July 11, 2016
Camping is a classic American tradition that remains as popular as ever, as more than 40 million people camped in 2013. And even though many campers – especially younger ones – are bringing technology, gadgets and specialty gear into the outdoors these days, it’s always a good idea to focus on the basics. This must-have camping gear list doesn’t include unique gizmos and devices. It’s all about what you actually need for a fun and safe adventure.
Every camping gear list should begin with the internationally recognized basics for safety and survival in the outdoors, the so-called 10 essentials. Even if you’re just going on a day hike, take enough food, water, first-aid supplies and equipment on this list to survive an unexpected night or two in the outdoors.
Your barrier against the elements, this one is on the 10 essentials list and is one of the most obvious of camping supplies. Shelter can be many things: an RV, popup camper, tent, hammock, tarp or bivvy. Be sure to consider the conditions you’ll be camping in. In a driving rain, you may prefer the surrounding floor and walls of a tent instead of being under a tarp.
A lot of options here, but the main job of the sleeping bag is to insulate your core. Today’s bags are filled with either synthetic insulation or treated down feathers. Synthetic fill is less costly, but many times it is heavier or bulkier than down. Down delivers great warmth for its lighter weight and is highly compressible, but the price tag can be considerably higher in some cases. Then there is shape to consider. Rectangular bags are great for those who need extra room, while mummy-style bags are the thermally efficient choice. Manufacturers will include a comfort rating on the bag or on the tags. Choose the bag that will best keep you warm for the conditions you are likely to face.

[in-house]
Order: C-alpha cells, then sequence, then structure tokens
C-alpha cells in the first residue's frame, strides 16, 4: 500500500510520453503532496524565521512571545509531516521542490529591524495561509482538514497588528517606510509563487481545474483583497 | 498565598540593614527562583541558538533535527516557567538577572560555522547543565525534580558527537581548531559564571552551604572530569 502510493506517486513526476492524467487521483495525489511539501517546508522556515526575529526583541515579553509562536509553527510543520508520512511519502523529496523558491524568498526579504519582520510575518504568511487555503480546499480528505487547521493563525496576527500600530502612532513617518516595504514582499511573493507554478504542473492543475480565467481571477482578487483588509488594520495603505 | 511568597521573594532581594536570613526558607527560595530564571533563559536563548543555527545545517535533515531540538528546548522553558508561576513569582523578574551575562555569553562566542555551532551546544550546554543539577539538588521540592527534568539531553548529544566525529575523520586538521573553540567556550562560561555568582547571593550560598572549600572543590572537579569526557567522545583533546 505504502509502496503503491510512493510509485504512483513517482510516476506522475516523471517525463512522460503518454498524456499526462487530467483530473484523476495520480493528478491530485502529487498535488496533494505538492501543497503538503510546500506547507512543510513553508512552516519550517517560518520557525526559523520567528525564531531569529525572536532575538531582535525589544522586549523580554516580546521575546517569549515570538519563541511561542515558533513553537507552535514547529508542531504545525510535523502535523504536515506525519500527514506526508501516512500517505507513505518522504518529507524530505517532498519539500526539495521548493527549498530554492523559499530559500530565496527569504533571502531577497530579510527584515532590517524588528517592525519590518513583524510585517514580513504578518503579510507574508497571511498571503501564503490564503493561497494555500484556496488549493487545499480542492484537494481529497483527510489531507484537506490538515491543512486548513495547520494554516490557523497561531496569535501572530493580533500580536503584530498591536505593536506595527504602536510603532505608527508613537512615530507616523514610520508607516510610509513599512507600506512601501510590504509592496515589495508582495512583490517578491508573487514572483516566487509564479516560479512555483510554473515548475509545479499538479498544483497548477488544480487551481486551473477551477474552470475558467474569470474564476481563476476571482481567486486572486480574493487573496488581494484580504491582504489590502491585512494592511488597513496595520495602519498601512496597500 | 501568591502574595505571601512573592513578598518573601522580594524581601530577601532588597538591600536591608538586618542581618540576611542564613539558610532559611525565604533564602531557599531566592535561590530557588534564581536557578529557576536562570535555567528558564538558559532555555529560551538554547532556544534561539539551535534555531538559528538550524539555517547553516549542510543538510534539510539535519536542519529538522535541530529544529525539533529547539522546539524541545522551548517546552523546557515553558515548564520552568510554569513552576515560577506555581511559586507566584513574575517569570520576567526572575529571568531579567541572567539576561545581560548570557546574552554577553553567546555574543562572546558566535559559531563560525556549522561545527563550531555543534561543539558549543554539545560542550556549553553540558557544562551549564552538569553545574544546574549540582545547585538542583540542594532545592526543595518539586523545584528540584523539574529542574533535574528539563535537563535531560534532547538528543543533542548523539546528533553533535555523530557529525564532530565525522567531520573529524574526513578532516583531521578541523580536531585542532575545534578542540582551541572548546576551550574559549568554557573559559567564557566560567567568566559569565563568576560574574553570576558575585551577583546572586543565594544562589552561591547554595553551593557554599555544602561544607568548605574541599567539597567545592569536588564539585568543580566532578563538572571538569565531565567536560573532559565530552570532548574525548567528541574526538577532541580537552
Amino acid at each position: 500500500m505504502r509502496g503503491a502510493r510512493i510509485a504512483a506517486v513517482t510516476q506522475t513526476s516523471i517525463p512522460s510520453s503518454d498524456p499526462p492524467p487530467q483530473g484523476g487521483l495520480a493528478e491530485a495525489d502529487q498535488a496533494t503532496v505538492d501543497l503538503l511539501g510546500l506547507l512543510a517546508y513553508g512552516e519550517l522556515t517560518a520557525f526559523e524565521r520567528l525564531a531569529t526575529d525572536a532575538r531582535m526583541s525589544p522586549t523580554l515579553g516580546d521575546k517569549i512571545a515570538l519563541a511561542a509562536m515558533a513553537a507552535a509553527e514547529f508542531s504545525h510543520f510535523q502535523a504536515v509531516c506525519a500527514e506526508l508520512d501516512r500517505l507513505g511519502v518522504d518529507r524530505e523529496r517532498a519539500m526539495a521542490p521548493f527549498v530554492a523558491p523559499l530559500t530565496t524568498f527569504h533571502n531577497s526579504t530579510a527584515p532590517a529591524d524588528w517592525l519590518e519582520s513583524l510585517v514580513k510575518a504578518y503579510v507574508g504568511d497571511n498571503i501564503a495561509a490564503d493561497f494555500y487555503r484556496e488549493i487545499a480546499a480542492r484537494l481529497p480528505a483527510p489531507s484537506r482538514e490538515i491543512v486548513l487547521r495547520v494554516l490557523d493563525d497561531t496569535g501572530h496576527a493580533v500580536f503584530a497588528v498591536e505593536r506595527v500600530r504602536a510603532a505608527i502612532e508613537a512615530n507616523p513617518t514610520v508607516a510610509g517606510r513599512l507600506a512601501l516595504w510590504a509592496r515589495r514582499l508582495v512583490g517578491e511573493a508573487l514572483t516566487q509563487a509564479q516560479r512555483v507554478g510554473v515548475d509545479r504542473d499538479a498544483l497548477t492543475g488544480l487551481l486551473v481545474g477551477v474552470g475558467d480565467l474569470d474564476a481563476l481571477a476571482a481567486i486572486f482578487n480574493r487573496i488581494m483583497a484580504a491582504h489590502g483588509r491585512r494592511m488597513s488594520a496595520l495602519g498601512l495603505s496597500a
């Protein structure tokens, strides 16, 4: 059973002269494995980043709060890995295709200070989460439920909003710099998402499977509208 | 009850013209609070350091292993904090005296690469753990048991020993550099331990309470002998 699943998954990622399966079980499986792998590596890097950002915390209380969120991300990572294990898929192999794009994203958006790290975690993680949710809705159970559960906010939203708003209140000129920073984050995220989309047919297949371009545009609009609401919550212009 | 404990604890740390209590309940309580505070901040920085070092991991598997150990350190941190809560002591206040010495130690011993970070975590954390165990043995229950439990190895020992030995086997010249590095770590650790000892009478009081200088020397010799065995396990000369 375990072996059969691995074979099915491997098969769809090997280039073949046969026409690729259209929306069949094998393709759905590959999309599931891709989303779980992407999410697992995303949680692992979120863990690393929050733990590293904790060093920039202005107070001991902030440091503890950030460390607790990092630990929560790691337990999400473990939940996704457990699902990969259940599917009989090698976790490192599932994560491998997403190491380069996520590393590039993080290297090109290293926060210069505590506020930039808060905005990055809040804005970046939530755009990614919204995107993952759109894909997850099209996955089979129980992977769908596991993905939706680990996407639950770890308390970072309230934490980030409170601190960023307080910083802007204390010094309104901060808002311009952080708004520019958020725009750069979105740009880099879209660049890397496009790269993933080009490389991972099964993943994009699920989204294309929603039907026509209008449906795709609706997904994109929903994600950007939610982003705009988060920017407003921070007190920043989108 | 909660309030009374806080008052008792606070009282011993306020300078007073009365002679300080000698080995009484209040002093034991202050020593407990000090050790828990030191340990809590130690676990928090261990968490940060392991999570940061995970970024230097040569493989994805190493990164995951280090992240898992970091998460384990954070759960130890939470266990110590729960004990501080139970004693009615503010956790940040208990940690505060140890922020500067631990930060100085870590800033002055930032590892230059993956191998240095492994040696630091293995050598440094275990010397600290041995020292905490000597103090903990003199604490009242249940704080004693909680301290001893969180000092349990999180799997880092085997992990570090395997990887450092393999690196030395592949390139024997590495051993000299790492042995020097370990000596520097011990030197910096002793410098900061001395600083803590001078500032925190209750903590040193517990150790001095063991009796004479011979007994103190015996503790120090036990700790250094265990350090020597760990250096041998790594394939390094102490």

Longtime favorites are the lantern and flashlight, but many campers are very active at night and need both hands to complete camp tasks. Here’s where headlamps shine. Today’s headlamps usually offer multiple modes (wide beam, narrow beam, red mode for night vision, etc.). Check the packaging for battery life information in each mode so you have an idea how long you can expect it to last. Bring extra batteries. However, there are some solar-powered options these days as well. And don’t forget, the good, old campfire is a great source of light and comfort, so bring flint and steel, matches or other fire-starters.
If you’re out long enough, you’ll tire of granola bars and GORP (good ole raisins and peanuts). A hot meal is almost always welcome at the end of the day, so you’ll need cooking gear. Today’s camp stoves range from briefcase-sized, two- and three-burner models to tiny, single pot stands screwed onto the top of a fuel can. Each will deliver heat. You need to decide if you are just boiling water to rehydrate meals or are you making something that requires more simmering control. When it comes to cookware, backpackers usually go with a single, lightweight pot, while real car camping gourmets break out cast-iron skillets and Dutch ovens.
Let’s start with this basic outdoors premise of adventure clothing: Avoid cotton. It holds onto moisture, which saps heat from your body, potentially leading to hypothermia in some situations. Go with lightweight, breathable, moisture-wicking fibers. Staying dry usually means staying warm. Conditions changing. Use the layering system. Add or subtract layers as needed. So if the day starts out chilly and rainy, you’ll likely wear a down insulating jacket under a rain shell. As you warm up and the rain ends, shed the appropriate layers to maintain your comfort.
Camping is always more enjoyable when you are comfortable and safe. Much of that comes from having the right equipment. So don’t “rough it” when you don’t have to.